Running stored procedures from SQL Connection

A stored procedure is a pre‑compiled, ready‑to‑execute command stored in a database and managed as a database object. Stored procedures run as stand‑alone programs on the database server and are invoked by internal or external requests. Internal requests originate within the database and are invoked by other stored procedures, triggers, and agents. External requests originate from remote client applications, local server applications, and other database systems.

One of the primary advantages of stored procedures is that they enable you to move application code and business logic to the server. There are other advantages, and there are some disadvantages.

Advantages:

Disadvantages:

Invoking a stored procedure

Use one of the following methods to invoke a stored procedure in an SQL Connection program:

For an illustration of the function call flow for the latter two methods, see Stored Procedure. For information on the example programs, see Sample programs.

Notes on Oracle stored procedures

For Oracle databases, stored procedures are called subprograms. There are two types of Oracle subprogram, both of which are written in PL/SQL, a procedural language extension of SQL. These two types are procedures and functions. Procedures and functions are similar. Both are typically written to perform a single task, but functions return a value, so you can use them within SQL expressions. This includes WHERE clauses in SQL statements and control structures within PL/SQL. However, to use a procedure, you must pass the procedure by name (in an %SSC_OPEN call), and you must use the %SSC_EXECIO function. For an example, see stp_ora.dbl, a file included in the Connectivity Series distribution.

In essence, subprograms are named PL/SQL blocks that have been compiled into p‑code and stored in an Oracle database. Once the p‑code is in the database, it is ready to run. Subprograms may take and return user‑supplied parameters, and any application connected to a database can access the database’s subprograms by name. When an application accesses a subprogram, the subprogram is passed to the PL/SQL engine, which maintains a single copy of the subprogram for all applications to use.

Subprograms are created and modified with the CREATE OR REPLACE PROCEDURE statement. Packages are created and modified with the CREATE OR REPLACE PACKAGE statement.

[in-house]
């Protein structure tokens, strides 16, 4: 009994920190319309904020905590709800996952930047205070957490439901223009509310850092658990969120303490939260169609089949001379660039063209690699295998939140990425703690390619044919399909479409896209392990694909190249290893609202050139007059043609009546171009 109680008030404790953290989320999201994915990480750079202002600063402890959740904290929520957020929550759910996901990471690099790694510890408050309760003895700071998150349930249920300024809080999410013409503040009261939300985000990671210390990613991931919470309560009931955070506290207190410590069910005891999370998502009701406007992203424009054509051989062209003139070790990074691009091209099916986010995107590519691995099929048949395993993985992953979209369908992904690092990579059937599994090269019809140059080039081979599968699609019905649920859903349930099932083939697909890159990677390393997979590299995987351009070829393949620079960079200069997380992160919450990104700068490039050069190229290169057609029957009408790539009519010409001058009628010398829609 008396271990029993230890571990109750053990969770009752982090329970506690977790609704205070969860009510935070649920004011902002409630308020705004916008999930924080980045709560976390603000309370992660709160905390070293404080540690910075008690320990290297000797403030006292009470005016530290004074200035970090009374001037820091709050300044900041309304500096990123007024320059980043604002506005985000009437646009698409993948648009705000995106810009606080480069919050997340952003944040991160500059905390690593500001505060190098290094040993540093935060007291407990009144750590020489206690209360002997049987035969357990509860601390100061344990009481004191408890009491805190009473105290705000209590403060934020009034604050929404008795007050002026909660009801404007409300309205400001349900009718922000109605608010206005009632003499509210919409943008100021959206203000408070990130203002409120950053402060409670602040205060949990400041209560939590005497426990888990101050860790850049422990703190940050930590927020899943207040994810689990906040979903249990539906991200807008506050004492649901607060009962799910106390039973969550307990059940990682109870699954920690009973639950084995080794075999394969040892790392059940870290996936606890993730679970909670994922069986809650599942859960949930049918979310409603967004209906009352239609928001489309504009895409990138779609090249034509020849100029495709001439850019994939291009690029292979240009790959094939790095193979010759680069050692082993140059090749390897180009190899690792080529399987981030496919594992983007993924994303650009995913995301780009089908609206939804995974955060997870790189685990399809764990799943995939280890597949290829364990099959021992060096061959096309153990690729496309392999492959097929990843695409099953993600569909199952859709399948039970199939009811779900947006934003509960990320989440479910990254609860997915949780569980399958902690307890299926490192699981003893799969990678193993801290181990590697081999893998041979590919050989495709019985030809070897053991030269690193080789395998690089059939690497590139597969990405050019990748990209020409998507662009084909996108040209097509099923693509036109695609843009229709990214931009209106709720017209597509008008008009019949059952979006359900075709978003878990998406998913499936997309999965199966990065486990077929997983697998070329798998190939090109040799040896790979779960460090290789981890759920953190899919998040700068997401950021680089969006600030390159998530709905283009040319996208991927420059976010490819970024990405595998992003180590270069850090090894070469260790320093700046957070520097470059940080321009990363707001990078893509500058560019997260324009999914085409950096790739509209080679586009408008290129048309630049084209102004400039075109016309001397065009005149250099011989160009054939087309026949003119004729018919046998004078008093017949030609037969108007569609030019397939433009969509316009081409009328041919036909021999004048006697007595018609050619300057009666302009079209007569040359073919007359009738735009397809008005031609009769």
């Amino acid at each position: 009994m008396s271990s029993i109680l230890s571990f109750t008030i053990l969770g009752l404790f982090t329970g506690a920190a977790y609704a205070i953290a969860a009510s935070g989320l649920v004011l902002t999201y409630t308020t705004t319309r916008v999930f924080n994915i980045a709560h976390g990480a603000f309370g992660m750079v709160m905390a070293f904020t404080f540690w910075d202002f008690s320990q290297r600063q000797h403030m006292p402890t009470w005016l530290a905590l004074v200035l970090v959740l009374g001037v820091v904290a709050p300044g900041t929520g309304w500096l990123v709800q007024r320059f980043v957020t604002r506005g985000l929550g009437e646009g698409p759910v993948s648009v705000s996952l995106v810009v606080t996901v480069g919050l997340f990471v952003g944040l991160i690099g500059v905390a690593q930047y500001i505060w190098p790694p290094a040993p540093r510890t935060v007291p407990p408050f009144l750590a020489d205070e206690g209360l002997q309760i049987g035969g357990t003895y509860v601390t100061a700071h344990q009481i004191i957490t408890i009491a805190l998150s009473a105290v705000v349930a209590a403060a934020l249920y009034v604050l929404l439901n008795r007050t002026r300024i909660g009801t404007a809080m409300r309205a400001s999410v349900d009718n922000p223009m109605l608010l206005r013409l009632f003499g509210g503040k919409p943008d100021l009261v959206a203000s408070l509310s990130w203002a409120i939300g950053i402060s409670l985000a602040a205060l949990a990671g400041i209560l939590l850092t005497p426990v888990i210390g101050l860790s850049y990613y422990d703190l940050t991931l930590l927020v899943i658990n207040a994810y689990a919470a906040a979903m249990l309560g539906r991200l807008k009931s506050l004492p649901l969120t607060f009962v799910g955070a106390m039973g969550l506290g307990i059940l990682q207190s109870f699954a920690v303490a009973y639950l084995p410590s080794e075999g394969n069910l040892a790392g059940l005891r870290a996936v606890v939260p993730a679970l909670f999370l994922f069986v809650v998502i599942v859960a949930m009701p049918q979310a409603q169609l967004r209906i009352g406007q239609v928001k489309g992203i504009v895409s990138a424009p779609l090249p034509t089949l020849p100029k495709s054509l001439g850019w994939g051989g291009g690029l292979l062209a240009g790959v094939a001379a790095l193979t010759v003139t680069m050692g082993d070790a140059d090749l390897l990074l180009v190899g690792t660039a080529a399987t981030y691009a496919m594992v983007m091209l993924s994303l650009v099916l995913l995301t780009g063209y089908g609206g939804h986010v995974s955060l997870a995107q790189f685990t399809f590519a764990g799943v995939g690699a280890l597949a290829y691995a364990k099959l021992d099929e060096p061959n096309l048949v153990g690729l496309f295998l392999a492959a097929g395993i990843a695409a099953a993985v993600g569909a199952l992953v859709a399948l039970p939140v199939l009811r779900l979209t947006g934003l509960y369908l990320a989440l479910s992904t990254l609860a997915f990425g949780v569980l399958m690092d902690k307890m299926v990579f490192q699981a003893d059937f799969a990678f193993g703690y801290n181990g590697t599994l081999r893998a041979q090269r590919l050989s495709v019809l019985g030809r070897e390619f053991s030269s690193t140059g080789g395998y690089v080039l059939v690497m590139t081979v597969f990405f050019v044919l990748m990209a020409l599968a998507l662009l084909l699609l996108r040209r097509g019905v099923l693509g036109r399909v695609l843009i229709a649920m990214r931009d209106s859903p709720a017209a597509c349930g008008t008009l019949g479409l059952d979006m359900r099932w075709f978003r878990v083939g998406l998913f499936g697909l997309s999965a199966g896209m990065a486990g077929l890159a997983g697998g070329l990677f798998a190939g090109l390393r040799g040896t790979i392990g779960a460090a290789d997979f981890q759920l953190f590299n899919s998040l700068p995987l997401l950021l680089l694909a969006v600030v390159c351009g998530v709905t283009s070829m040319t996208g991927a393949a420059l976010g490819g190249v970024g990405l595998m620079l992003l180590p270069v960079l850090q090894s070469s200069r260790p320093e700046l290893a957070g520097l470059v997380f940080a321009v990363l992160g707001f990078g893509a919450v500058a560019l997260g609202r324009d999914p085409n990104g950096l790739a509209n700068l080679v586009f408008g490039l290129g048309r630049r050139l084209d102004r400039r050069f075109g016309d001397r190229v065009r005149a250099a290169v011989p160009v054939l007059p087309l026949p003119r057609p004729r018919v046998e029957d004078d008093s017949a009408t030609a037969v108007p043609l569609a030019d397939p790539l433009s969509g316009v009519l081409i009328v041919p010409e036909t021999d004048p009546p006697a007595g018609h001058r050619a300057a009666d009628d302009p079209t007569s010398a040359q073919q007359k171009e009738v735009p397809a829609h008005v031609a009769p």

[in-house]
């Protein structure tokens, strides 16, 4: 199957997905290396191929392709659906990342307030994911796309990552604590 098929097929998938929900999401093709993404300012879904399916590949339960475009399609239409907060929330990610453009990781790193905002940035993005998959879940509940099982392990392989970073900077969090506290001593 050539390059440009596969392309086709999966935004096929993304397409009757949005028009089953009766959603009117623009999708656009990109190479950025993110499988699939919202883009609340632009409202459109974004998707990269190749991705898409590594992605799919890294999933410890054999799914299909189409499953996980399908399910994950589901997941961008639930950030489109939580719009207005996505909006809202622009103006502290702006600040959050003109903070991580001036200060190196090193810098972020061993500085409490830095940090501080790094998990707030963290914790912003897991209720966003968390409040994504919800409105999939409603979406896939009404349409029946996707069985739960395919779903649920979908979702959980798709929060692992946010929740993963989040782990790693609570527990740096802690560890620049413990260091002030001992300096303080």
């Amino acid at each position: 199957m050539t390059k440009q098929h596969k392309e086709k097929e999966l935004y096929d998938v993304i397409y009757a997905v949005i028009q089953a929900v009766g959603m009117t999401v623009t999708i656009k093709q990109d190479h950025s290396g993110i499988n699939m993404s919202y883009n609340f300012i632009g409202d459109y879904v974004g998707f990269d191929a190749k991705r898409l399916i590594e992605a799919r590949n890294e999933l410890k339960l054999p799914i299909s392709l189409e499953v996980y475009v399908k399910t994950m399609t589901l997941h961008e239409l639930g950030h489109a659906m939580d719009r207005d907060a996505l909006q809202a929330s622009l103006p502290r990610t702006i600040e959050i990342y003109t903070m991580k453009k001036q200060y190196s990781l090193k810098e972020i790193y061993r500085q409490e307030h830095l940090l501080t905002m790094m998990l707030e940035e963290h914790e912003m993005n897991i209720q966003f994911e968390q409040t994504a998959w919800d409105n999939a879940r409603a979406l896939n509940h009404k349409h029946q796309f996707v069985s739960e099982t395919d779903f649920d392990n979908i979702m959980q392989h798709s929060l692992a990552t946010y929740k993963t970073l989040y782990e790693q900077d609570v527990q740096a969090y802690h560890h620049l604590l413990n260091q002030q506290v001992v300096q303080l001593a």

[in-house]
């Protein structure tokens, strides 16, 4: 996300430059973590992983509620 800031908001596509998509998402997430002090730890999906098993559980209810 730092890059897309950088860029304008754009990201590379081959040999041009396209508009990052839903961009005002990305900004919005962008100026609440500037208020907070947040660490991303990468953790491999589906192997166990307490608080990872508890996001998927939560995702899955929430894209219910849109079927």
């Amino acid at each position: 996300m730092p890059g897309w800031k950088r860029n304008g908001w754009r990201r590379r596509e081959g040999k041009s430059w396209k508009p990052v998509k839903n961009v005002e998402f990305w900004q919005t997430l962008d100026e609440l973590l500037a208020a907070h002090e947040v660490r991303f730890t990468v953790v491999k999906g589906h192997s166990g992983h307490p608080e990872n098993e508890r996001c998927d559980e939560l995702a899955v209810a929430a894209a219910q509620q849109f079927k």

Refer to Oracle documentation to learn more about creating packages and writing PL/SQL subprograms.

For information on invoking stored procedures, see Invoking a stored procedure.

Using packages to group subprograms

Related Oracle subprograms can be grouped into packages. Packages are named PL/SQL modules that provide a convenient method for grouping logically related components (types, items, and subprograms). Packages also enable you to create public and private components. Public components can be called from and shared with internal and external callers. Private components are available only to components within the same package.

If a subprogram is part of a package, the PL/SQL engine loads the entire package the first time the subprogram is used. Thereafter, calls to any of the components in the package are processed immediately and without additional overhead. Public variables and cursors persist for the duration of a session and remain unaffected by transactions.

Notes on SQL Server stored procedures

SQL Server refers to its version of SQL as Transact‑SQL (T‑SQL). T‑SQL includes not only standard SQL, but also procedural language extensions that enable you to create user‑defined stored procedures. In SQL Server, stored procedures are named T‑SQL blocks that may take and return user‑supplied parameters. Stored procedures are parsed, optimized, and then saved in the database. When a stored procedure is called, the T‑SQL processor loads the procedure, runs the procedure, and then retains the executable image. Subsequent calls to the stored procedure use this cached in‑memory version, reducing system overhead and improving performance.

In addition to user‑defined stored procedures, SQL Server includes two other types of stored procedure: system stored procedures and extended stored procedures. System stored procedures are used to perform many administrative functions. These procedures are created and stored in the master database and their names begin with the sp_ prefix. Extended stored procedures enable you to create external routines in programming languages that enable you to create dynamic‑link libraries (DLLs). Extended stored procedures are run and appear to end users as user‑defined stored procedures.

SQL Server stored procedures are created with the T‑SQL CREATE PROCEDURE statement and modified with the ALTER PROCEDURE statement. See Microsoft documentation for information on T‑SQL and writing stored procedures.

For information on invoking stored procedures, see Invoking a stored procedure.